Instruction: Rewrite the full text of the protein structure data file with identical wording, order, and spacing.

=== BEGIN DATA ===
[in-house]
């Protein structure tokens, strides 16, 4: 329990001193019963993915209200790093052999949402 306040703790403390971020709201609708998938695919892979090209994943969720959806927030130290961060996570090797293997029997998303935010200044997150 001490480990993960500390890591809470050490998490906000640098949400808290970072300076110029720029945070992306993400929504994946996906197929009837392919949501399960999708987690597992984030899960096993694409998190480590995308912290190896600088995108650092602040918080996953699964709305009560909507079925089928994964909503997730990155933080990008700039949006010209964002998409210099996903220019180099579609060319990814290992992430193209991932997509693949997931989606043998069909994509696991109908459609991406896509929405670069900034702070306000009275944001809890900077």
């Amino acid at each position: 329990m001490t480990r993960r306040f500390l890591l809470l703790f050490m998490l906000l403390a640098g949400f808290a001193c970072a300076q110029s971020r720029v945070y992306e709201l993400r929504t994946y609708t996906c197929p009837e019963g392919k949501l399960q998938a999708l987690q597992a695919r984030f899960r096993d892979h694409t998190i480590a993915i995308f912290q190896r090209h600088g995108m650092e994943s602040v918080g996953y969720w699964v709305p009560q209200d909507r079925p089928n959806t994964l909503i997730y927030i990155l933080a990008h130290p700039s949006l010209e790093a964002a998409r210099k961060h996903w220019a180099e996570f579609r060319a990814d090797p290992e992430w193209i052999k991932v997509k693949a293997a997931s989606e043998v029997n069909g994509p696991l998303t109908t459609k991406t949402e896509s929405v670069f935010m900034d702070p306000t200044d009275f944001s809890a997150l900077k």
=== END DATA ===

[in-house]
């Protein structure tokens, strides 16, 4: 329990001193019963993915209200790093052999949402 306040703790403390971020709201609708998938695919892979090209994943969720959806927030130290961060996570090797293997029997998303935010200044997150 001490480990993960500390890591809470050490998490906000640098949400808290970072300076110029720029945070992306993400929504994946996906197929009837392919949501399960999708987690597992984030899960096993694409998190480590995308912290190896600088995108650092602040918080996953699964709305009560909507079925089928994964909503997730990155933080990008700039949006010209964002998409210099996903220019180099579609060319990814290992992430193209991932997509693949997931989606043998069909994509696991109908459609991406896509929405670069900034702070306000009275944001809890900077």
């Amino acid at each position: 329990m001490t480990r993960r306040f500390l890591l809470l703790f050490m998490l906000l403390a640098g949400f808290a001193c970072a300076q110029s971020r720029v945070y992306e709201l993400r929504t994946y609708t996906c197929p009837e019963g392919k949501l399960q998938a999708l987690q597992a695919r984030f899960r096993d892979h694409t998190i480590a993915i995308f912290q190896r090209h600088g995108m650092e994943s602040v918080g996953y969720w699964v709305p009560q209200d909507r079925p089928n959806t994964l909503i997730y927030i990155l933080a990008h130290p700039s949006l010209e790093a964002a998409r210099k961060h996903w220019a180099e996570f579609r060319a990814d090797p290992e992430w193209i052999k991932v997509k693949a293997a997931s989606e043998v029997n069909g994509p696991l998303t109908t459609k991406t949402e896509s929405v670069f935010m900034d702070p306000t200044d009275f944001s809890a997150l900077k």